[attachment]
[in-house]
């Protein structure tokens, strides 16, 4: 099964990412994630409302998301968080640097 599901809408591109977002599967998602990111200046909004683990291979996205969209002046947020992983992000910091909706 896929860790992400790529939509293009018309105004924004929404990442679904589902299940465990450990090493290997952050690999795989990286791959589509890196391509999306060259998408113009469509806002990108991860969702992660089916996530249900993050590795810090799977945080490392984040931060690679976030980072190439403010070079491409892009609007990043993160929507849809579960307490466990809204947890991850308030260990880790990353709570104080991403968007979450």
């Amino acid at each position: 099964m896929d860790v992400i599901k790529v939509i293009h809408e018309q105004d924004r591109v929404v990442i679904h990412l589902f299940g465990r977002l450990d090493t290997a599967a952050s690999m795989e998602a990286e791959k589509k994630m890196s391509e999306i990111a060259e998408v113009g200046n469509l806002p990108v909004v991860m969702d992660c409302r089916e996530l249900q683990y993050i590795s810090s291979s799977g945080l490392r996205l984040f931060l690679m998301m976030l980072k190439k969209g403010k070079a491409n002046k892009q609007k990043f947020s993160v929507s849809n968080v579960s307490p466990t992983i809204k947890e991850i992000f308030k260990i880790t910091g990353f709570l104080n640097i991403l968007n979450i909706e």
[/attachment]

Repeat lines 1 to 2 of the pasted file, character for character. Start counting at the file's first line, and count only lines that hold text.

[in-house]
């Protein structure tokens, strides 16, 4: 099964990412994630409302998301968080640097 599901809408591109977002599967998602990111200046909004683990291979996205969209002046947020992983992000910091909706 896929860790992400790529939509293009018309105004924004929404990442679904589902299940465990450990090493290997952050690999795989990286791959589509890196391509999306060259998408113009469509806002990108991860969702992660089916996530249900993050590795810090799977945080490392984040931060690679976030980072190439403010070079491409892009609007990043993160929507849809579960307490466990809204947890991850308030260990880790990353709570104080991403968007979450």